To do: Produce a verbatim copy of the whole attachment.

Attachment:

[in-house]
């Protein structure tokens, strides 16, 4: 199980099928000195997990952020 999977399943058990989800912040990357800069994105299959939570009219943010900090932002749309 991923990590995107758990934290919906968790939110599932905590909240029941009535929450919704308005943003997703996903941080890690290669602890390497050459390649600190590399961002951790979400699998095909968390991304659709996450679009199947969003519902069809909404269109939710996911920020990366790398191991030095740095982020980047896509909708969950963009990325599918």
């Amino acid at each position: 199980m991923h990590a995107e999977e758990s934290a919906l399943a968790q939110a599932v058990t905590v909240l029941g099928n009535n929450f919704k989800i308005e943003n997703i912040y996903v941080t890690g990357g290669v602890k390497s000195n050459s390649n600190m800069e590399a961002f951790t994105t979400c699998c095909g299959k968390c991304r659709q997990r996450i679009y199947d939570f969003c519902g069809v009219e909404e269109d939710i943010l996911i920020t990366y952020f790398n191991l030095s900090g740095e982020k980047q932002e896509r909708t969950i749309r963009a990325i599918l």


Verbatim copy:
[in-house]
């Protein structure tokens, strides 16, 4: 199980099928000195997990952020 999977399943058990989800912040990357800069994105299959939570009219943010900090932002749309 991923990590995107758990934290919906968790939110599932905590909240029941009535929450919704308005943003997703996903941080890690290669602890390497050459390649600190590399961002951790979400699998095909968390991304659709996450679009199947969003519902069809909404269109939710996911920020990366790398191991030095740095982020980047896509909708969950963009990325599918």
């Amino acid at each position: 199980m991923h990590a995107e999977e758990s934290a919906l399943a968790q939110a599932v058990t905590v909240l029941g099928n009535n929450f919704k989800i308005e943003n997703i912040y996903v941080t890690g990357g290669v602890k390497s000195n050459s390649n600190m800069e590399a961002f951790t994105t979400c699998c095909g299959k968390c991304r659709q997990r996450i679009y199947d939570f969003c519902g069809v009219e909404e269109d939710i943010l996911i920020t990366y952020f790398n191991l030095s900090g740095e982020k980047q932002e896509r909708t969950i749309r963009a990325i599918l």